Who says that Barack Obama can’t attack? His statement today on McCain’s supposed commitment to climate change regulation:
It is truly breathtaking for John McCain to talk about combating climate change while voting against virtually every recent effort to actually invest in clean energy. You don’t have to look further than the wind turbine plant where Senator McCain is speaking today to assess his commitment to this cause. While Senator McCain talks about the need to invest in alternative energy, he rejected the single biggest investment in renewable energy in history, including incentives that contributed to a nearly 50% increase in wind power generation last year, and he has
repeatedly opposed renewable fuel mandates and higher fuel efficiency standards for cars and trucks.
In stark contrast, I’ve called for a national standard to ensure that we’re using more renewable energy, an expansion of our green energy sector that would create millions of green jobs, and a bipartisan plan to double our fuel efficiency standards. That is why the American people will have a clear choice in November when I am the nominee – between a candidate who opposes real solutions to our energy crisis, and leadership that will solve it once and for all.
I’m sure that McCain’s people will respond with something like, “so much for Obama wanting to establish a new discourse in politics. He’s a hypocrite, yadda yadda yadda….” The question is whether the press falls for it. I’m sure that McCain would like to have a rule that says that criticism of their candidate is off-limits. But if he can’t stand up to a wholly policy-based attack, then how can he stand up to the terrorists?
Author: Jonathan Zasloff
Jonathan Zasloff teaches Torts, Land Use, Environmental Law, Comparative Urban Planning Law, Legal History, and Public Policy Clinic - Land Use, the Environment and Local Government. He grew up and still lives in the San Fernando Valley, about which he remains immensely proud (to the mystification of his friends and colleagues). After graduating from Yale Law School, and while clerking for a federal appeals court judge in Boston, he decided to return to Los Angeles shortly after the January 1994 Northridge earthquake, reasoning that he would gladly risk tremors in order to avoid the average New England wind chill temperature of negative 55 degrees.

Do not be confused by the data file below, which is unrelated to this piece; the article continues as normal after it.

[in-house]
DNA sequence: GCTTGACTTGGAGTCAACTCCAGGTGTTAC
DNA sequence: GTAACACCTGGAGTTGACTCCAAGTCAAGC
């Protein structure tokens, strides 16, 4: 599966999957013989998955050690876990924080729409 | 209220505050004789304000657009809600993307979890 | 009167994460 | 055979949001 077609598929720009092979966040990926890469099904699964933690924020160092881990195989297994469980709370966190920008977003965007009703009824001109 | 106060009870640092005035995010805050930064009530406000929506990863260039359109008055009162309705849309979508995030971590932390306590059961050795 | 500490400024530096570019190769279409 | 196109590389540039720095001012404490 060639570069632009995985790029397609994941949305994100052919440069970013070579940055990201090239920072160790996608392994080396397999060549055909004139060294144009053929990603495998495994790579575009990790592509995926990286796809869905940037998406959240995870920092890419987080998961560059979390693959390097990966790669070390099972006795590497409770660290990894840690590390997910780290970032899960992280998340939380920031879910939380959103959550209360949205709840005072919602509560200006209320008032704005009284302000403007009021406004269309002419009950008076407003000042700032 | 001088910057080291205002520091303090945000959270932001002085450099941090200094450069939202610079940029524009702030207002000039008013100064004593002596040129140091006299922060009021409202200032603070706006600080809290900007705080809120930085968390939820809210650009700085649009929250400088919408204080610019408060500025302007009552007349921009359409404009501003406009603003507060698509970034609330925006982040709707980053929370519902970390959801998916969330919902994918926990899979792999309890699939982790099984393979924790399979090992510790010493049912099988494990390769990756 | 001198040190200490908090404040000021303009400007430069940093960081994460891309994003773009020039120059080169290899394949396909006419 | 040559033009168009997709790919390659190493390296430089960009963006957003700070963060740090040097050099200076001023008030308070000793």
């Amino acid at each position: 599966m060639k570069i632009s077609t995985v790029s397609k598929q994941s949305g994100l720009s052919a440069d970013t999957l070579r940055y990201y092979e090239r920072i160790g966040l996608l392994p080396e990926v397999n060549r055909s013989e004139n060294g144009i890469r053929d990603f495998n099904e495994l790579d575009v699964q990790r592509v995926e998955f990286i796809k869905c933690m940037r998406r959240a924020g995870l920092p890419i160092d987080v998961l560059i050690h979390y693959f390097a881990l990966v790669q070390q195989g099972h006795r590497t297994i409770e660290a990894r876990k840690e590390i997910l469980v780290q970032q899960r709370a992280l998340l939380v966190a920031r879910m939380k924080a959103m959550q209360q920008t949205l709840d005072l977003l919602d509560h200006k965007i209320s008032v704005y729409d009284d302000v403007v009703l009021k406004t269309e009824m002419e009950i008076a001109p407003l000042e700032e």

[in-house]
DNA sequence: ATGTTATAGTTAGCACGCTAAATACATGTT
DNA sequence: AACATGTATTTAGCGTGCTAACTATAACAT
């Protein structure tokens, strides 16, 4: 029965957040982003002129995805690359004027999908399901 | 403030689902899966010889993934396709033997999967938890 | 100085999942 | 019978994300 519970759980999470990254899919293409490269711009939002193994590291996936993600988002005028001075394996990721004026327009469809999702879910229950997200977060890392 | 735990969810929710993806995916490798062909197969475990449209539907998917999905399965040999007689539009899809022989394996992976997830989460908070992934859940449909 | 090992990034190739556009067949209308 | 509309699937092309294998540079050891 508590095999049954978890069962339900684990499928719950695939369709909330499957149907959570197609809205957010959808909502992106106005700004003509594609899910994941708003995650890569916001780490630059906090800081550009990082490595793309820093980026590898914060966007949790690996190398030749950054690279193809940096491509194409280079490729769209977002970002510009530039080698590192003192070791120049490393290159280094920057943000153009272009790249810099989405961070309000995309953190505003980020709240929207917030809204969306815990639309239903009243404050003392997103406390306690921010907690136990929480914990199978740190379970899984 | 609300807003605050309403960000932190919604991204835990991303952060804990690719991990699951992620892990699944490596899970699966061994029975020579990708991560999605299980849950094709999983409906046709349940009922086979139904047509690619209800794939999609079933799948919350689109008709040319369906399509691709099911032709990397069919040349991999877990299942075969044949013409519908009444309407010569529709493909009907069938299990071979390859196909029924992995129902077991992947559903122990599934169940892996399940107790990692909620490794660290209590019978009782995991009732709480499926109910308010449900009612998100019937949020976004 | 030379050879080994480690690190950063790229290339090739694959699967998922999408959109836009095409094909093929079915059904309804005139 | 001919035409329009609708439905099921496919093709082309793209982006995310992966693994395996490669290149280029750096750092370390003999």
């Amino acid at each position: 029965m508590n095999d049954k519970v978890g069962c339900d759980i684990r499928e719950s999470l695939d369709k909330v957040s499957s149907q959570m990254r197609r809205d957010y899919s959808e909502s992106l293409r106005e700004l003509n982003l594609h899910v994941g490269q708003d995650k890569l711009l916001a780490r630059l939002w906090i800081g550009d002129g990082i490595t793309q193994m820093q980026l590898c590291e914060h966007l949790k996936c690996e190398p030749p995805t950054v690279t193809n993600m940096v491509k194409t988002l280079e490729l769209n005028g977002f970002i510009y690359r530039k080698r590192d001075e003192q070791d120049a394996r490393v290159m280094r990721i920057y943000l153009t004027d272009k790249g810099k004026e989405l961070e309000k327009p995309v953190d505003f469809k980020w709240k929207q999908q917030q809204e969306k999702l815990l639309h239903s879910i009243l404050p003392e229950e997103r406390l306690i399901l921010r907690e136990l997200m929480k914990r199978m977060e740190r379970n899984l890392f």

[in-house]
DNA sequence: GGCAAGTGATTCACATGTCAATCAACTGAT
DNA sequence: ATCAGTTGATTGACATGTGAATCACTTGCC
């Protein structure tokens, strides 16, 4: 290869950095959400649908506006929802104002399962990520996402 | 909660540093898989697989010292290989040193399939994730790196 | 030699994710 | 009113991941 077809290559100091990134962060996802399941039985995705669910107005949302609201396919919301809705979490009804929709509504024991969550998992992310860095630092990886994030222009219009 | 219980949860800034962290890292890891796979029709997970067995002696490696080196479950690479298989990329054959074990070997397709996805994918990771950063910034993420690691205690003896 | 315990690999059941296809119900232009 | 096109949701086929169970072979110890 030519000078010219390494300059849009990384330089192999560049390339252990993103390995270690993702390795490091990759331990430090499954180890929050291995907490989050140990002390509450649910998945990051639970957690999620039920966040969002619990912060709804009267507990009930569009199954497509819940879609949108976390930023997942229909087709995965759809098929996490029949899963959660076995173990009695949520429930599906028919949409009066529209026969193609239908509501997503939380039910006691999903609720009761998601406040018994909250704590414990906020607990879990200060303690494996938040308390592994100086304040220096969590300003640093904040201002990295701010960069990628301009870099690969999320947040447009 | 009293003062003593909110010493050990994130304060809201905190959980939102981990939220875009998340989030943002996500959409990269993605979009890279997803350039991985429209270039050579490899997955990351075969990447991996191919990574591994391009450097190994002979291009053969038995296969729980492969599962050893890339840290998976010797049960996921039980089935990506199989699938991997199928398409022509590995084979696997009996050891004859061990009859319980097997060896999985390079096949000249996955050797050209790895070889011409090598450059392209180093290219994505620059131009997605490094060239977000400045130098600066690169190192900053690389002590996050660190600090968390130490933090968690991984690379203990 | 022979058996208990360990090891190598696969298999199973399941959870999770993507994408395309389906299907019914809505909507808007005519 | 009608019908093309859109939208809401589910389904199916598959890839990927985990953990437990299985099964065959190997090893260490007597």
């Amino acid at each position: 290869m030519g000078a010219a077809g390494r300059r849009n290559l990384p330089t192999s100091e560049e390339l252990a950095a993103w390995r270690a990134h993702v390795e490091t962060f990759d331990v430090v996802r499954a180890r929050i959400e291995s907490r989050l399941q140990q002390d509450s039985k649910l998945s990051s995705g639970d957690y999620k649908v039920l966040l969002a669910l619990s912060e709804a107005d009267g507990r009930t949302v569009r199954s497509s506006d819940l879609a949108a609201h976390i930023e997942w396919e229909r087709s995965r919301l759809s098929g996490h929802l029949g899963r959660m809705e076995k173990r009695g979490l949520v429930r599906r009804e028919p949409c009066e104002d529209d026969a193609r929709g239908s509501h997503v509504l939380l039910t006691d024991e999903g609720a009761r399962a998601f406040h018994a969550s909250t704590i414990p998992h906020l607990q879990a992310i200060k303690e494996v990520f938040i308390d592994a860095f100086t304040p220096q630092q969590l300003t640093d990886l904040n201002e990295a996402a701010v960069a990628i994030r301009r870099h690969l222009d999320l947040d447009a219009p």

Professor Zasloff has a keen interest in world politics; he holds a PhD in the history of American foreign policy from Harvard and an M.Phil. in International Relations from Cambridge University. Much of his recent work concerns the influence of lawyers and legalism in US external relations, and has published articles on these subjects in the New York University Law Review and the Yale Law Journal. More generally, his recent interests focus on the response of public institutions to social problems, and the role of ideology in framing policy responses.
Professor Zasloff has long been active in state and local politics and policy. He recently co-authored an article discussing the relationship of Proposition 13 (California's landmark tax limitation initiative) and school finance reform, and served for several years as a senior policy advisor to the Speaker of California Assembly. His practice background reflects these interests: for two years, he represented welfare recipients attempting to obtain child care benefits and microbusinesses in low income areas. He then practiced for two more years at one of Los Angeles' leading public interest environmental and land use firms, challenging poorly planned development and working to expand the network of the city's urban park system. He currently serves as a member of the boards of the Santa Monica Mountains Conservancy (a state agency charged with purchasing and protecting open space), the Los Angeles Center for Law and Justice (the leading legal service firm for low-income clients in east Los Angeles), and Friends of Israel's Environment. Professor Zasloff's other major activity consists in explaining the Triangle Offense to his very patient wife, Kathy.
View all posts by Jonathan Zasloff